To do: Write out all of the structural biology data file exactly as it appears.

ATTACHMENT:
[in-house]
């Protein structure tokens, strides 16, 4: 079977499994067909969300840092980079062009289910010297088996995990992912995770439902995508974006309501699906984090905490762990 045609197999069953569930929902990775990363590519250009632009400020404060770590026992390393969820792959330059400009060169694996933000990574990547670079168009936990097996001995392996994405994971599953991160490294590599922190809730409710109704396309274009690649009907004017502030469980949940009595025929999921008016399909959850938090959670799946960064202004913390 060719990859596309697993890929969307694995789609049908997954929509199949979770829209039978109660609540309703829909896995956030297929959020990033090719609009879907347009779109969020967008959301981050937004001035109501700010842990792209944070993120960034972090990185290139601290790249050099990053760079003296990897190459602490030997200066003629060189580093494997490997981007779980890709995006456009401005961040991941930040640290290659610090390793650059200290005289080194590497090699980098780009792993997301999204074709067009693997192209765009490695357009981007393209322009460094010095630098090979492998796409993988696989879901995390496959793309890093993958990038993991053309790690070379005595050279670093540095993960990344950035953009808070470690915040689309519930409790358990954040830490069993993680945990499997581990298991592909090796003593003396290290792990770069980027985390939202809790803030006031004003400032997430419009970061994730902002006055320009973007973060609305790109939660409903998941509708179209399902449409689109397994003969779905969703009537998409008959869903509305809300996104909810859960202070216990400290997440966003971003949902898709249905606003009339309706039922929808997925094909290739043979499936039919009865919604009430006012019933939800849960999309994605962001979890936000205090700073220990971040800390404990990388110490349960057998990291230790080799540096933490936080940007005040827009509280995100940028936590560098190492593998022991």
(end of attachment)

[in-house]
């Protein structure tokens, strides 16, 4: 079977499994067909969300840092980079062009289910010297088996995990992912995770439902995508974006309501699906984090905490762990 045609197999069953569930929902990775990363590519250009632009400020404060770590026992390393969820792959330059400009060169694996933000990574990547670079168009936990097996001995392996994405994971599953991160490294590599922190809730409710109704396309274009690649009907004017502030469980949940009595025929999921008016399909959850938090959670799946960064202004913390 060719990859596309697993890929969307694995789609049908997954929509199949979770829209039978109660609540309703829909896995956030297929959020990033090719609009879907347009779109969020967008959301981050937004001035109501700010842990792209944070993120960034972090990185290139601290790249050099990053760079003296990897190459602490030997200066003629060189580093494997490997981007779980890709995006456009401005961040991941930040640290290659610090390793650059200290005289080194590497090699980098780009792993997301999204074709067009693997192209765009490695357009981007393209322009460094010095630098090979492998796409993988696989879901995390496959793309890093993958990038993991053309790690070379005595050279670093540095993960990344950035953009808070470690915040689309519930409790358990954040830490069993993680945990499997581990298991592909090796003593003396290290792990770069980027985390939202809790803030006031004003400032997430419009970061994730902002006055320009973007973060609305790109939660409903998941509708179209399902449409689109397994003969779905969703009537998409008959869903509305809300996104909810859960202070216990400290997440966003971003949902898709249905606003009339309706039922929808997925094909290739043979499936039919009865919604009430006012019933939800849960999309994605962001979890936000205090700073220990971040800390404990990388110490349960057998990291230790080799540096933490936080940007005040827009509280995100940028936590560098190492593998022991």